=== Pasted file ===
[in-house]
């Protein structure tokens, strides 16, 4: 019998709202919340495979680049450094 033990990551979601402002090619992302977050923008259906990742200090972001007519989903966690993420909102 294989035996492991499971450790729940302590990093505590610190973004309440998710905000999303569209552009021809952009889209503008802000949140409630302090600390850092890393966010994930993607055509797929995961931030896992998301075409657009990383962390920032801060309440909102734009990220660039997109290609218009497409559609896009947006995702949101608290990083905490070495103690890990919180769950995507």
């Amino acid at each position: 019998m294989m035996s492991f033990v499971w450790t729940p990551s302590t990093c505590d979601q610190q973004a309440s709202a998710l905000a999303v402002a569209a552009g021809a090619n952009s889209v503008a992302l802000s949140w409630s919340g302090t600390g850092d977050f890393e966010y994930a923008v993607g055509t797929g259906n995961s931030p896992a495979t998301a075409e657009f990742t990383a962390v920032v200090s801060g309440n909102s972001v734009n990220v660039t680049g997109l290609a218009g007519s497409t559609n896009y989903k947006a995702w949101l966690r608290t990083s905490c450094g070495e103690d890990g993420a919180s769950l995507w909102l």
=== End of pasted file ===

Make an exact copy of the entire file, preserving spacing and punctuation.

[in-house]
């Protein structure tokens, strides 16, 4: 019998709202919340495979680049450094 033990990551979601402002090619992302977050923008259906990742200090972001007519989903966690993420909102 294989035996492991499971450790729940302590990093505590610190973004309440998710905000999303569209552009021809952009889209503008802000949140409630302090600390850092890393966010994930993607055509797929995961931030896992998301075409657009990383962390920032801060309440909102734009990220660039997109290609218009497409559609896009947006995702949101608290990083905490070495103690890990919180769950995507």
């Amino acid at each position: 019998m294989m035996s492991f033990v499971w450790t729940p990551s302590t990093c505590d979601q610190q973004a309440s709202a998710l905000a999303v402002a569209a552009g021809a090619n952009s889209v503008a992302l802000s949140w409630s919340g302090t600390g850092d977050f890393e966010y994930a923008v993607g055509t797929g259906n995961s931030p896992a495979t998301a075409e657009f990742t990383a962390v920032v200090s801060g309440n909102s972001v734009n990220v660039t680049g997109l290609a218009g007519s497409t559609n896009y989903k947006a995702w949101l966690r608290t990083s905490c450094g070495e103690d890990g993420a919180s769950l995507w909102l």